Hotze’s first attempt at defending himself in the Lopez/Aguirre lawsuit fails

There’s a long way to go on this, but at least for now the courts aren’t having any of Steven Hotze’s bullshit.

A petition for mandamus was denied by the 14th Court of Appeals today – an appeal brought by Dr. Steven Hotze, who claims a lawsuit against him is nothing but a “political sword” aimed at assisting the Democrats going into the 2022 election.

The appeal, which sought to set aside an order compelling requests for production, stems from a lawsuit brought by David Lopez earlier this year.

Lopez sued Hotze and his nonprofit entity, Liberty Center for God and Country, alleging they wrongly targeted him as a key figure in their “bizarre and unfounded claims of massive voter fraud.”


In his petition for writ of mandamus, Hotze questioned whether the trial court abused its discretion by ordering him to produce documents controlled by Liberty Center.

Hotze, a Republican activist, asserts Lopez is represented by two highly partisan Democratic election lawyers, Scott Brazil and Dickey Grigg, and that it “is clear that Lopez and his counsel are using this lawsuit as a political sword, and through irrelevant and harassing discovery request are attempting to acquire documents intended to promote and assist their political agenda going into the 2022 election in an effort to assist Democratic candidates.”

The 14th Court found that Hotze has not established that he is entitled to mandamus relief, denying his petition for writ of mandamus.

See here for the last entry I have in this saga; the lawsuit in question was filed in March. You can see the writ, which had been filed on October 15, here, and the brief denial by a panel that included one Republican and two Democrats here; it was filed on October 28. The gist of the writ is that Hotze “in his individual capacity” says he shouldn’t have to produce documents from the company that he founded and is president of, and that the plaintiffs’ lawyers are a couple of meanies and Democrats and this whole thing is just not fair. I will just note that Hotze’s attorney is of course the highly partisan former Chair of the Harris County Republican Party, and that the Court’s response to his writ was basically “um, no”. I wish they had written something longer and more detailed, but honestly the brevity of it makes it all the more fun. Enjoy this little tasty tidbit of schadenfreude, you’ve earned it.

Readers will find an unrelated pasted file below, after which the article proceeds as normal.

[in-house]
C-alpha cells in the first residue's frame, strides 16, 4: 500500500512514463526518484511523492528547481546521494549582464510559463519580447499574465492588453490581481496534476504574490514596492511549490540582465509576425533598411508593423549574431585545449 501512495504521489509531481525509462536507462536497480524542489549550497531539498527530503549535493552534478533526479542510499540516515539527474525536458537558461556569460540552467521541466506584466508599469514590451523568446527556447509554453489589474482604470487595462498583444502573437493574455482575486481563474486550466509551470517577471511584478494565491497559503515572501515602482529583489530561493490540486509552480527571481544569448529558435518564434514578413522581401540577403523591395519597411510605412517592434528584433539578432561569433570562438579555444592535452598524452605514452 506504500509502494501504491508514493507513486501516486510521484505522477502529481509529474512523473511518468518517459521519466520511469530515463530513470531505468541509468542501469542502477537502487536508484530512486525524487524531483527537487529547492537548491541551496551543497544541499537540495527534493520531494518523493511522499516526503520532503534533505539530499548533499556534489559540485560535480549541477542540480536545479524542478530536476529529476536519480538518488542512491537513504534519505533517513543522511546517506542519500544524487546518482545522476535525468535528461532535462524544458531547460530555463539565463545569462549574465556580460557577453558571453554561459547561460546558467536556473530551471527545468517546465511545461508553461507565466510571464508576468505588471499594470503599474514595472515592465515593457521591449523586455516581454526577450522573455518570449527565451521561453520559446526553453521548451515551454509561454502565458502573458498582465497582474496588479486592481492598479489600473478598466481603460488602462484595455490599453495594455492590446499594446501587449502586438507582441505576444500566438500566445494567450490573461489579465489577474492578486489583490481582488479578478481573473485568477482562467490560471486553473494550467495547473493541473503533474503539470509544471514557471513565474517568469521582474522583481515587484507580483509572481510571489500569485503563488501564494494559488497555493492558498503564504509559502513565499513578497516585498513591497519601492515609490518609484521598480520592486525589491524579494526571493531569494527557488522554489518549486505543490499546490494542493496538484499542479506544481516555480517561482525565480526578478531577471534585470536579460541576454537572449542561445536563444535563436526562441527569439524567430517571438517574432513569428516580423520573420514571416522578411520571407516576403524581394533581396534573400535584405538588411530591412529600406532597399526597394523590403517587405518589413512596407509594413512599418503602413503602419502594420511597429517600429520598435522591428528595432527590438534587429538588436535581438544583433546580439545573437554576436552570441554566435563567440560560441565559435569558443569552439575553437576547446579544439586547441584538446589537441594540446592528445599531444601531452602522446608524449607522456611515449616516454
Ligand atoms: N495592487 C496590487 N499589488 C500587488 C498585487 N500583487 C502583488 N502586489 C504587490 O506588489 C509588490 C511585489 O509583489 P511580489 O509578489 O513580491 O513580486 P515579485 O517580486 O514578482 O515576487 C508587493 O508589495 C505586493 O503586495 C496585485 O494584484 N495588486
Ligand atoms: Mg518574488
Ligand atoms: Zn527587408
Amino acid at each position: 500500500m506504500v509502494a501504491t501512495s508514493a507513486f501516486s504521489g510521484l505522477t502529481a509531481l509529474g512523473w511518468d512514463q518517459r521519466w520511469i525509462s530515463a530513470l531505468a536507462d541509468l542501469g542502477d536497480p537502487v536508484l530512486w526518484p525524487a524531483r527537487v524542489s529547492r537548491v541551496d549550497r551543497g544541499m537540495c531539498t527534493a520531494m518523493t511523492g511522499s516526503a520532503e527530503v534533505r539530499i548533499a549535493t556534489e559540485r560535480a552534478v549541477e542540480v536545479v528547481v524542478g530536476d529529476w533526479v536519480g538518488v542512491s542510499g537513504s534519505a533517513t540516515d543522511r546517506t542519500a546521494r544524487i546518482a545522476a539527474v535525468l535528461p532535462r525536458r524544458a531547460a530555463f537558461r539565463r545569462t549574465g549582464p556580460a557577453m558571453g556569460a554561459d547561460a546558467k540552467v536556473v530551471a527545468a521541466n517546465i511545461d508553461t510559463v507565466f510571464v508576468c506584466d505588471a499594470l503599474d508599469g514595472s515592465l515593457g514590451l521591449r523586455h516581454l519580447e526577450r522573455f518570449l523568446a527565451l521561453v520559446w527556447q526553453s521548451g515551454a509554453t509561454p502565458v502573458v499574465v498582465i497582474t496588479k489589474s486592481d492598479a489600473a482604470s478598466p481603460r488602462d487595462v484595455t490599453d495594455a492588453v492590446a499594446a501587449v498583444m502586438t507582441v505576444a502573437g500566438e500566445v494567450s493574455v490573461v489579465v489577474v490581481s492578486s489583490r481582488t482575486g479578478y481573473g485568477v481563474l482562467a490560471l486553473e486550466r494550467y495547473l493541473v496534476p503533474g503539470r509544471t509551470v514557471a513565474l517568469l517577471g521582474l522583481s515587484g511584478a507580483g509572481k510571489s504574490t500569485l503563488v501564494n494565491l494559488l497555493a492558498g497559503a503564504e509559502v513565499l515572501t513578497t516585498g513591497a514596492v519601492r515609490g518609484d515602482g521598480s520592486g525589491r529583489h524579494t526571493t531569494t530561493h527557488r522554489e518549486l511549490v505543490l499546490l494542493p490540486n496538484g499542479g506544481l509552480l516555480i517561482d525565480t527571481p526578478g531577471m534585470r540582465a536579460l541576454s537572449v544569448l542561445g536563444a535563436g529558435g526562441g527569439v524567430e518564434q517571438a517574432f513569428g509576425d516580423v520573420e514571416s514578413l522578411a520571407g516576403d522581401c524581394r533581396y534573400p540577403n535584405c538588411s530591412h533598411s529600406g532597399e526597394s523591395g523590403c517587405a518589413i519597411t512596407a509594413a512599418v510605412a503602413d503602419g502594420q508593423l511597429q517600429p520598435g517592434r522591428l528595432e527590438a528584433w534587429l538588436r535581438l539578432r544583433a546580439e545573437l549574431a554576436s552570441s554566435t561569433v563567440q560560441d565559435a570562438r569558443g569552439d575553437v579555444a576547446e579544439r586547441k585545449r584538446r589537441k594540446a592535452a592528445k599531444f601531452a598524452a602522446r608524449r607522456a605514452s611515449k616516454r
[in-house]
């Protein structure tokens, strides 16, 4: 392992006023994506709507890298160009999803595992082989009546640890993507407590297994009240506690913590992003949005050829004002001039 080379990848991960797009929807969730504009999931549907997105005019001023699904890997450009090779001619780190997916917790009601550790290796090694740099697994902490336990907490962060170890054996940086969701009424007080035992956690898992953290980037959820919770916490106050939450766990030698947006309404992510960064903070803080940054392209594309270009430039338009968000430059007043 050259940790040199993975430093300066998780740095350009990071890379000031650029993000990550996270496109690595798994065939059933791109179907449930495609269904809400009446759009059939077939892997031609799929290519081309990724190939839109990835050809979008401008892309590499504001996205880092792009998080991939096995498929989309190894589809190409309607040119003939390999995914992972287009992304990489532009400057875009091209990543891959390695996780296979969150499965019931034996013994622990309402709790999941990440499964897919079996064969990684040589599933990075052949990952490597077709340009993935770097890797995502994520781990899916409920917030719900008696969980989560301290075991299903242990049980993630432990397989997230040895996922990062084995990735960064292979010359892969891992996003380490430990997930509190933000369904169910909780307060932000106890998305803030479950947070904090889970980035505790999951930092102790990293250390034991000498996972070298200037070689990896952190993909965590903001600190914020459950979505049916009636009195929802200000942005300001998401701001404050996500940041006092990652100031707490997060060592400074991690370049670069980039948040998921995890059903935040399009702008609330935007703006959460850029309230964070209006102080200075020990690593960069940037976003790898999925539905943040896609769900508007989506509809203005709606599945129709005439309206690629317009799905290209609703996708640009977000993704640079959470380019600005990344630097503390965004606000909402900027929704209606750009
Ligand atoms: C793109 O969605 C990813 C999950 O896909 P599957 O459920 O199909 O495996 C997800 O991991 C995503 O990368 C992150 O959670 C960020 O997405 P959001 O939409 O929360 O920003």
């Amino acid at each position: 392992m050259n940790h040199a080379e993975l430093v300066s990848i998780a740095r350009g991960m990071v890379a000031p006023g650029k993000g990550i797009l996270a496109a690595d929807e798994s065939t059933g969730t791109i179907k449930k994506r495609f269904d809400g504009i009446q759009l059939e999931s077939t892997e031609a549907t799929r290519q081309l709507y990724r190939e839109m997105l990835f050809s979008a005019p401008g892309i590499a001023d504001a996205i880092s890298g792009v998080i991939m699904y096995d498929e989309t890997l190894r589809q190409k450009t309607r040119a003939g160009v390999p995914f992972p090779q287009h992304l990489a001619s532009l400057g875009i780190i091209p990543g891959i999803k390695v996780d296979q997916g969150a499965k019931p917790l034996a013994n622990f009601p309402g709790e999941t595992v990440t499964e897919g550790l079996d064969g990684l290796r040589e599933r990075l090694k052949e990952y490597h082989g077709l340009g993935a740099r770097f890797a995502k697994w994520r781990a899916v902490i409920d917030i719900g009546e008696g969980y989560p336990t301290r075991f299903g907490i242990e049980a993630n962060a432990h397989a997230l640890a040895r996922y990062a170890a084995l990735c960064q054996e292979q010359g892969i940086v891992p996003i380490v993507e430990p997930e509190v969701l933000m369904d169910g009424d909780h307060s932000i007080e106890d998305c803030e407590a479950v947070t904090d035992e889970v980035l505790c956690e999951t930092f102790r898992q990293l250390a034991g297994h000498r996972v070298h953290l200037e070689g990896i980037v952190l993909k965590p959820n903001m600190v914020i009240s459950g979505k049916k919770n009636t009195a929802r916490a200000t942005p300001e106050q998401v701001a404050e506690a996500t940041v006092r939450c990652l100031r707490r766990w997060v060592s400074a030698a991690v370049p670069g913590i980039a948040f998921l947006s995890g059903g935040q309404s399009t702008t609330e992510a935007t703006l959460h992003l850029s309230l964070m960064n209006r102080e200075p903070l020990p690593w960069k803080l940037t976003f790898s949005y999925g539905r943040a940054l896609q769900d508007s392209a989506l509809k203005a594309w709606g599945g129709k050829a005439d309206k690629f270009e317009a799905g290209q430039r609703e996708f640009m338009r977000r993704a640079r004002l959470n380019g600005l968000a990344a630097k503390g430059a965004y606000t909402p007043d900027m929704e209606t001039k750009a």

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4 Responses to Hotze’s first attempt at defending himself in the Lopez/Aguirre lawsuit fails

  1. David Fagan says:

    9 days and counting……

  2. Ross says:

    That’s hilarious that Hotze claims the plaintiff attorneys are highly partisan Democrats, when his lawyer of choice is a highly partisan Republican operative. Nothing like being a hypocrite – “It’s OK for me, but not for you”

  3. Kenneth Fair says:

    You usually don’t see an order that short denying mandamus unless the petition for writ of mandamus was easily disposed of as meritless.

  4. Kibitzer Curiae says:


    Re: “You usually don’t see an order that short denying mandamus unless the petition for writ of mandamus was easily disposed of as meritless.”

    Isn’t that circular? If the petition lacks merit, it merits summary denial. If it merited summary denial, it must have been lacking in merit. It would be more illuminating if Mr. Fair were to offer fair commentary on the merits (or otherwise) based on an actual perusal to the content of the petition. — This Kibitzer hasn’t done any perusing either so the commentary here is limited to the procedural issues.

    As to that, it’s quite common for mandamus to be denied with form orders. The Third Court of Appeals would typically do so with one-liners. In the Houston COAs, the interested subsegment of the public has historically at least been informed in a footnote about the corresponding trial court information, including the identity of judge, which is helpful if you are interested in a particular judge’s track-record of being “mandamused.” You can then even research them by name on Google Scholar. Try Judge Ursula, for example, to see how that know-thy-judge research methodolgy works.


    TEX. R. APP. P. 52.8(d) (“When denying relief, the court may hand down an opinion but is not required to do so,” but “[w]hen granting relief, the court must hand down an opinion as in any other case”); id. R. 47.4 (distinguishing opinions and memorandum opinions)


    Commendably, following the arrival of Democrats on the Houston Courts of Appeals, we have seen more in the way of helpful elaborations regarding errors by relief seekers, i.e. exposition of defects in the from, format, or contents of the paperwork and the record appendix (now PDF) in appeals court orders and opinions, so that future relief-seekers (called ralators rather than appellants or petitioners in the mandamus context) might actually learn from mistakes that led to denial or dismissal, but even that salutary court-user-friendly development has encountered entrenched opposition. 

    See, for an example, former Chief Frost’s verbal tussle with Justices Spain and Bourliot in In re Kholaif, No. 14-20-00731-CV, No. 14-20-00732-CV, 624 S.W.3d 228 (2020).,44 (Maj. op. by Spain, Dissent by Frost).

    FILE UNDER: appellate process
    ISSUE ADDRESSED: Should appellate justices explain their decisions so court users understand why they won or lost? 

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